Advice on Travel to Ireland

Advice on Travel to Ireland
The European island nation of Ireland is famous for its lush green meadows and rocky coastline. The Atlantic Ocean flanks Ireland to the west and the Irish Sea separates the island from England and Scotland to the east. The Republic of Ireland includes most of the island, but the tiny region of Northern Ireland is technically part of the United Kingdom. Visitors in Ireland will find a number of enjoyable outdoor activities in the sprawling countryside and rugged terrain outside the main city centers of Dublin and Belfast.


Difficulty: Easy

Where to go and What to do

Things You’ll Need:
  • Hiking Boots Passport
  • Hiking Boots
  • Passport
Step 1
Explore the lakes, woodlands and mountains of Killarney National Park. Situated southwest of the town of Killarney, this park is home to some beautiful bodies of water, including the glacial Lough Leane and Muckross Lake. Canoe along the lakes and observe Ireland's only wild herd of native red deer as they graze on the peat-moss islands. Killarney National Park has been designated as a UNESCO Biosphere Reserve, and it's not hard to see why. Trek up the slopes of McGillycuddy's Reeks, the highest mountain range in Ireland. Mountain trails offer sweeping views of the lakes and forest of the park below.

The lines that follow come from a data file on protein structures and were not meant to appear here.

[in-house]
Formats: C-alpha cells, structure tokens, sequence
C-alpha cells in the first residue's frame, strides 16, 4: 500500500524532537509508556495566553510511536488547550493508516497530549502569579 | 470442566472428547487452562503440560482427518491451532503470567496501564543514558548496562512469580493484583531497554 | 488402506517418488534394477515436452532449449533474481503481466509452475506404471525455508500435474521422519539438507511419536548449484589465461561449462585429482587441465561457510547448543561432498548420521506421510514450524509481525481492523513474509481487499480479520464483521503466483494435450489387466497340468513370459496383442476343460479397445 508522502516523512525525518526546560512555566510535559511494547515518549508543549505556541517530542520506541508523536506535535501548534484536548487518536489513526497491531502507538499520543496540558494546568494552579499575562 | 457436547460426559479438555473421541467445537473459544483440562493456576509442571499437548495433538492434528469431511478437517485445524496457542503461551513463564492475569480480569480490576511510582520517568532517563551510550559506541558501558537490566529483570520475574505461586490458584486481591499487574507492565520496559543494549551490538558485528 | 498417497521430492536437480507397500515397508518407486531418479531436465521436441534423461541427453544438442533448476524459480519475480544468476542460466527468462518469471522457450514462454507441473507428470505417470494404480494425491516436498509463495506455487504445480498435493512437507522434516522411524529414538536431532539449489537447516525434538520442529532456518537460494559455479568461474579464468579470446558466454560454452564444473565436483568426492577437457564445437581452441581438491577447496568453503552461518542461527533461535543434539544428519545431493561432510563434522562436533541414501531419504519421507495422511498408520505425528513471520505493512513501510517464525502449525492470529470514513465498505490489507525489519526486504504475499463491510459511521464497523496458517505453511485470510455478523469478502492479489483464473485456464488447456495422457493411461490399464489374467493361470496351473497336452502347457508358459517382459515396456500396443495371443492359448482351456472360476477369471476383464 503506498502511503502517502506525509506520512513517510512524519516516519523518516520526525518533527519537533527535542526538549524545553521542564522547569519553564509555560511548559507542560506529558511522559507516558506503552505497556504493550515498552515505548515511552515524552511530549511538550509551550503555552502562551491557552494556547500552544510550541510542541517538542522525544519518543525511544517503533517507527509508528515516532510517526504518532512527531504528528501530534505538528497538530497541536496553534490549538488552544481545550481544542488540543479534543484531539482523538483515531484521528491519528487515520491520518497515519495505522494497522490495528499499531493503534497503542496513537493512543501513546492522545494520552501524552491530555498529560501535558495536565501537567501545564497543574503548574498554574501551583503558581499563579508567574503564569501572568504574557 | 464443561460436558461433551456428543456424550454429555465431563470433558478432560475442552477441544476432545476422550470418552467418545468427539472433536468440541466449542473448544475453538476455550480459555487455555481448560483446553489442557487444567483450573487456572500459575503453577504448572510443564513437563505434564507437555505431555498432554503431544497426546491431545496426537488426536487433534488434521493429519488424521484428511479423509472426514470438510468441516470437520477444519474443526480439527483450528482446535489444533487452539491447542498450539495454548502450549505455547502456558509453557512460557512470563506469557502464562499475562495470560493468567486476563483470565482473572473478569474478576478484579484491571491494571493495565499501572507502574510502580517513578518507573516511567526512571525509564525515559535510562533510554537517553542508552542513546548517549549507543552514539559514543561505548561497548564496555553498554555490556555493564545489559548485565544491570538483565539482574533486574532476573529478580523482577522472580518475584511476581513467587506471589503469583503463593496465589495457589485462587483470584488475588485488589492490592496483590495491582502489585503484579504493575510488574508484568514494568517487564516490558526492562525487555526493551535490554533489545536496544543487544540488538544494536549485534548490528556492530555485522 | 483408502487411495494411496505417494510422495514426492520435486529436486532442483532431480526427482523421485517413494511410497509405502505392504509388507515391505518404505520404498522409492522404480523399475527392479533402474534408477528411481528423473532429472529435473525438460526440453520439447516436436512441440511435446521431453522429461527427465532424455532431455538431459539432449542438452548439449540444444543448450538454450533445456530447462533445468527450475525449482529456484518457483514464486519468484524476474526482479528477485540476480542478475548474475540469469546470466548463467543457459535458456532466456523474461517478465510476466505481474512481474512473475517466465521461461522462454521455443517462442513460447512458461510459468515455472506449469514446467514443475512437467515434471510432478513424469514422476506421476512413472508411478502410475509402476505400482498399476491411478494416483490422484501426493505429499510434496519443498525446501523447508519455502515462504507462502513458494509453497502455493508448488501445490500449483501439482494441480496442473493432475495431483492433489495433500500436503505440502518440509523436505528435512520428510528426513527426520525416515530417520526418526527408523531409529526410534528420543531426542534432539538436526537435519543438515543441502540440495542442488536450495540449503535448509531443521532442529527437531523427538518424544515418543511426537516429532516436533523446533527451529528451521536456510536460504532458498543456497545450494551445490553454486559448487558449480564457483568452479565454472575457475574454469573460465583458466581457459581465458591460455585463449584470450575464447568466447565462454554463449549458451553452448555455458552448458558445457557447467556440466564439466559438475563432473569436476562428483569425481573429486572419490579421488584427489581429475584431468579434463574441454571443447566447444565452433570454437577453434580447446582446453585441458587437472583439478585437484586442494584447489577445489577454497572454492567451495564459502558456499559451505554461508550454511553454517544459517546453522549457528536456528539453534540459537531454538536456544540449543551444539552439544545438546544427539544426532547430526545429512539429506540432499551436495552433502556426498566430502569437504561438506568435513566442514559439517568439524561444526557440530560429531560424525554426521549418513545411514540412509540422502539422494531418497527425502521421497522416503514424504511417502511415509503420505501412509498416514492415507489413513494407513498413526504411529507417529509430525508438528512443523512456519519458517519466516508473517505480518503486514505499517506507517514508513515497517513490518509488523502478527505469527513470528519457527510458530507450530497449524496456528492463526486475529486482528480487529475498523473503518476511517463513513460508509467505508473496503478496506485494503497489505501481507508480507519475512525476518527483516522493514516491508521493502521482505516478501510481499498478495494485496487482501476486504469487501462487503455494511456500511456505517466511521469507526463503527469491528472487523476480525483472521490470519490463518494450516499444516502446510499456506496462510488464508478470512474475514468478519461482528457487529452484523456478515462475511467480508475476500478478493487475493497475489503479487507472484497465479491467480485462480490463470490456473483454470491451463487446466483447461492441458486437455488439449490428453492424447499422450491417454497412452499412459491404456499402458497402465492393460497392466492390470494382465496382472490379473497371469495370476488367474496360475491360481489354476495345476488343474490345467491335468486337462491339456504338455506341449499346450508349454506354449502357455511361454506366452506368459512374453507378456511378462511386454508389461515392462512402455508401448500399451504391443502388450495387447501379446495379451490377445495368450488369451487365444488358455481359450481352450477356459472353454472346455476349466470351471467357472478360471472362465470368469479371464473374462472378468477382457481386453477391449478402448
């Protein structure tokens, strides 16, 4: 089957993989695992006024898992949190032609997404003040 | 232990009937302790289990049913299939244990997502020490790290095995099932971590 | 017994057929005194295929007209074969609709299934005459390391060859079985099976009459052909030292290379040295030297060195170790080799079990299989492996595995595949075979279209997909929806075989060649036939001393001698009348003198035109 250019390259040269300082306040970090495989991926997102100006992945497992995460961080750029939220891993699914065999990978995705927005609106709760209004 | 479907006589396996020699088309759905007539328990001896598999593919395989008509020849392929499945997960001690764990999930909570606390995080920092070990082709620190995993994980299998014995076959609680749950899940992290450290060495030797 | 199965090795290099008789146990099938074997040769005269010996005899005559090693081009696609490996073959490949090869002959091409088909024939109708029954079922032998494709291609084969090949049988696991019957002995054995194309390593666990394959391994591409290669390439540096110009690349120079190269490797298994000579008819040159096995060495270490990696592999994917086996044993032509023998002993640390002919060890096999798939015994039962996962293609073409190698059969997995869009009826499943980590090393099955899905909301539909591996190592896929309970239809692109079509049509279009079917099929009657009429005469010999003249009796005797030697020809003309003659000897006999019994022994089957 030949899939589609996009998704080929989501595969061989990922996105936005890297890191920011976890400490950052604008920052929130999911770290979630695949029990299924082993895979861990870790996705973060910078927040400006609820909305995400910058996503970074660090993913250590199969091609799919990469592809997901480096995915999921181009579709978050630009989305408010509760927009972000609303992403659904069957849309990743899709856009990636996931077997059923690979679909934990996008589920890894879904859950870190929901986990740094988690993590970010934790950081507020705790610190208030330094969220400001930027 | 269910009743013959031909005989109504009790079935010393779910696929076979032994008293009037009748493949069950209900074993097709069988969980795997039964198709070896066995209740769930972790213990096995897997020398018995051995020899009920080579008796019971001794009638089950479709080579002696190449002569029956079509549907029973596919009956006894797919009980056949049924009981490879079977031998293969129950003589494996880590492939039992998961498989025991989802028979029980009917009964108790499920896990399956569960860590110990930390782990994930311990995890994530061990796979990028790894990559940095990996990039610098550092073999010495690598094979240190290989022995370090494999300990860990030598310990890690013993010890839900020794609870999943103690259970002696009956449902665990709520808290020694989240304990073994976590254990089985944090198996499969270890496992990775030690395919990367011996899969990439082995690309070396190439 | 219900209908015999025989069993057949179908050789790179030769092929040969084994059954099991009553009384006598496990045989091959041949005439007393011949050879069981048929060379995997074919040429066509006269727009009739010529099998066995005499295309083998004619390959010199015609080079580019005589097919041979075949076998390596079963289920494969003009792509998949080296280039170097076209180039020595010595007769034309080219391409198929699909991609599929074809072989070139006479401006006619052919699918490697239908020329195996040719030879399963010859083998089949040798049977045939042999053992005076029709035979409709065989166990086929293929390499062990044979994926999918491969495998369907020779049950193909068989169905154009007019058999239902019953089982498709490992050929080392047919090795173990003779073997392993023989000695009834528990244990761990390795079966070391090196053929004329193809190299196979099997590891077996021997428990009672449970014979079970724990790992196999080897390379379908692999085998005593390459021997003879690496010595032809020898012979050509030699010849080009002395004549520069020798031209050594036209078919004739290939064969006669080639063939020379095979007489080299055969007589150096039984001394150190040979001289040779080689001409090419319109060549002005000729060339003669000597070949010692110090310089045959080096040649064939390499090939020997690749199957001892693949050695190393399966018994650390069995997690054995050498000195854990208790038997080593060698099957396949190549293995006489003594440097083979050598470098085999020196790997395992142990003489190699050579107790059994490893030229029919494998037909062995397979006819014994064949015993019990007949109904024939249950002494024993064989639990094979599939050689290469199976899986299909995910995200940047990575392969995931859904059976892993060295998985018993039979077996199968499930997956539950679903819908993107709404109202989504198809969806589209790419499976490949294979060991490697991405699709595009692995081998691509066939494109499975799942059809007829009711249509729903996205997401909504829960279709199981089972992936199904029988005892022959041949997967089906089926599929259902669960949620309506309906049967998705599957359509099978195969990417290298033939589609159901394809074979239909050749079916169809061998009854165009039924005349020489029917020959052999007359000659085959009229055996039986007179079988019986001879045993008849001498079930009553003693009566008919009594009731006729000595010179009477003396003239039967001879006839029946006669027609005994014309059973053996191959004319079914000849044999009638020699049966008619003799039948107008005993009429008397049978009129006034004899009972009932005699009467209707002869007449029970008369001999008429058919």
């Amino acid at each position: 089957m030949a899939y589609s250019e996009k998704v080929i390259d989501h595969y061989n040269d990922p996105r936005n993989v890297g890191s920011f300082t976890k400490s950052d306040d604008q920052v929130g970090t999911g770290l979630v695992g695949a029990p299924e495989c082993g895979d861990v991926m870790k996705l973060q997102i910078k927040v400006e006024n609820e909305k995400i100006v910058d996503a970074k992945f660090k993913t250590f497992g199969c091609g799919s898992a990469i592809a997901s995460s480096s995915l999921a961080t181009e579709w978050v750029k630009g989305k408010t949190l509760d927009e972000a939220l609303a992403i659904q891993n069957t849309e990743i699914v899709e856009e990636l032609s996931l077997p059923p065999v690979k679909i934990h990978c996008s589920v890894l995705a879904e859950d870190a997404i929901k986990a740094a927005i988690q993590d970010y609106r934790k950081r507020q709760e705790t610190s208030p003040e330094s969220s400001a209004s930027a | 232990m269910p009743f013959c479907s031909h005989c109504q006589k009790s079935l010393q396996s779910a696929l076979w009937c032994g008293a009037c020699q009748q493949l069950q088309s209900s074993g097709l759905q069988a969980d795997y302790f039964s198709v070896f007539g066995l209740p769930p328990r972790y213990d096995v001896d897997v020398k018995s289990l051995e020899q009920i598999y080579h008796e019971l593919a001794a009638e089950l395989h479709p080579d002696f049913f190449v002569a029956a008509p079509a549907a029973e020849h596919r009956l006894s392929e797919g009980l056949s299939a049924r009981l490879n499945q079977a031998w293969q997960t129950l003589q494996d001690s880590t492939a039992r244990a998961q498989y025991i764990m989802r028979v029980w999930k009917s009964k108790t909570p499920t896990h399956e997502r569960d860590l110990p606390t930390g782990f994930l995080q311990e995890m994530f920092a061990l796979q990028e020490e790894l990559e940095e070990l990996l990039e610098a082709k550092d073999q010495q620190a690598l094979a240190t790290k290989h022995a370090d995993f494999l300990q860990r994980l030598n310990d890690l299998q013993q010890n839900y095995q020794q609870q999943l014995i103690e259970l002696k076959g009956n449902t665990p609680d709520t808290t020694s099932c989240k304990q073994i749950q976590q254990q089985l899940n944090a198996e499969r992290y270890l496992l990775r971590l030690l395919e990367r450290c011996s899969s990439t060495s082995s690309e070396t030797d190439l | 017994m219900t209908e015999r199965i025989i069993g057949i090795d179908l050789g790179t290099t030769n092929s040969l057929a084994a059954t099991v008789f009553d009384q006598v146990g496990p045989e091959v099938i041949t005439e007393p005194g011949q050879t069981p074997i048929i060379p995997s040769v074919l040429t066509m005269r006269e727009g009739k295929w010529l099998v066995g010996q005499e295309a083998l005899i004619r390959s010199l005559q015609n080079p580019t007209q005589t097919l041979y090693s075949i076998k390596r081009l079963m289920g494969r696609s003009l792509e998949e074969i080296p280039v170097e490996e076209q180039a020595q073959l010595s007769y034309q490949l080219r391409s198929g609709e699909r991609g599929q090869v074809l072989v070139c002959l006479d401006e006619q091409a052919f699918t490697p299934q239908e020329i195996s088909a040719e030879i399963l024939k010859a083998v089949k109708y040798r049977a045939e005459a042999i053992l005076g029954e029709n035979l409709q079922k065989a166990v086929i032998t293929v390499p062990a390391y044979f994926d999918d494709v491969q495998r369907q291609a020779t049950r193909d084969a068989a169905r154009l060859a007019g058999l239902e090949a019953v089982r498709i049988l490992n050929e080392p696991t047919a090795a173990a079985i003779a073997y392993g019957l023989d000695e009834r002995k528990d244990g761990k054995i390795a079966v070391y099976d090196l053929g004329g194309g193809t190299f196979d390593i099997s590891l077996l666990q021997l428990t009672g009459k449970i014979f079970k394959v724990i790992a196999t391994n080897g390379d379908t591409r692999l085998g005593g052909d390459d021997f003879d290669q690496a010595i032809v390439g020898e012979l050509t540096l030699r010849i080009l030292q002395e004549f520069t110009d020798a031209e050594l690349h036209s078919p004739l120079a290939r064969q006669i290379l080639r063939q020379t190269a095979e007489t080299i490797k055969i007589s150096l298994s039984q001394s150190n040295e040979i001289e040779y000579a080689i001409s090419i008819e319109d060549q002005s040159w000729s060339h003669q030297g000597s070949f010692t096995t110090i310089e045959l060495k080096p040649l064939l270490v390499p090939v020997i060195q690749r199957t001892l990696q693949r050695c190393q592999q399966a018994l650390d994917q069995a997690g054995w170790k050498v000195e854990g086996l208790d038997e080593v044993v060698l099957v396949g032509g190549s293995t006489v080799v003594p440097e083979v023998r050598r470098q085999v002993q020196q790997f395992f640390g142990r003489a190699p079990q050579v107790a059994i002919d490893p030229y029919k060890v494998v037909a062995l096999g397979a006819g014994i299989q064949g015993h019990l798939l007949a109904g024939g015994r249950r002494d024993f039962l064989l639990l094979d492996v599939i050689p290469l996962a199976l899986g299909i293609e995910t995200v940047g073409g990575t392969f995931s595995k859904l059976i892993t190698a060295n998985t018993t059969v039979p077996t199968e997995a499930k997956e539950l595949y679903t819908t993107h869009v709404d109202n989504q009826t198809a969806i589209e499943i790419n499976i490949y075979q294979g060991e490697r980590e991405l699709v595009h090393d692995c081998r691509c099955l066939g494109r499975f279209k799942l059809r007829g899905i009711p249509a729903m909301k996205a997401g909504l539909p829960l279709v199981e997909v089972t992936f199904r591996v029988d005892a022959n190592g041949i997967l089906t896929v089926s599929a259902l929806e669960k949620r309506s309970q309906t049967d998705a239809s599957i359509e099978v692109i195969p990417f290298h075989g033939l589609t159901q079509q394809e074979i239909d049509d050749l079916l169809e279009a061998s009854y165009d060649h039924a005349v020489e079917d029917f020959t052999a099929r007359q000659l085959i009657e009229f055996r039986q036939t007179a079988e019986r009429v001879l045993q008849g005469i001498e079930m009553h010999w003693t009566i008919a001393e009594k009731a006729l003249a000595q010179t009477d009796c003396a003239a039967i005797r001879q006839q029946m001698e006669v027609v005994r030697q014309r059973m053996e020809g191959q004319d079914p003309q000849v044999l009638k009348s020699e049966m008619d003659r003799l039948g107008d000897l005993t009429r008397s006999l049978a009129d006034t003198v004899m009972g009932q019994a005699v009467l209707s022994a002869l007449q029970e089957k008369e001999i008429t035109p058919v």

Step 2
Hike the Causeway Coast in Northern Ireland. Located in proximity to the historic walled city of Derry, visitors in this region can trek along the rugged stretch of shoreline cliffs and caves connecting quaint coastal towns. The Giant's Causeway is the most popular attraction here. It is a natural seaside rock formation that looks like a set of massive stairs and pillars. You can also cross the scenic Carrick-a-Rede rope bridge overlooking the ocean. Go rock-climbing at the cliffs of Fair Head or surf at the beaches of Magilligan Point.
Step 3
Go sea kayaking in Connemara, a beautiful region in Ireland featuring pristine ocean inlets. Follow the coastal R336 road to the town of Leenane. A variety of outdoor adventure companies here offer sea kayaking excursions. Paddle along the seaside hamlets of the coast and visit Killary Harbor, the only fjord in Ireland. Wear appropriate sea kayaking gear, as the waves can be a bit rough on windy days.

Tips & Warnings

Ireland has a temperate maritime climate. The country has a reputation for rainy weather, and the winter months are particularly wet and foggy. Visit in the summer months if possible. With warmer temperatures averaging 70 degrees Fahrenheit, June and July are the best months to travel in Ireland.
Avoid hiking or kayaking alone in places where you could get lost or stranded. It is recommended to hire a guide for all excursions if you have any doubts about keeping your bearings while exploring the remote regions of Ireland.

Article Written By David Thyberg

David Thyberg began his writing career in 2007. He is a professional writer, editor and translator. Thyberg has been published in various newspapers, websites and magazines. He enjoys writing about social issues, travel, music and sports. Thyberg holds a Bachelor of Arts from the University of Pittsburgh Honors College with a certificate in Spanish and Latin American studies.

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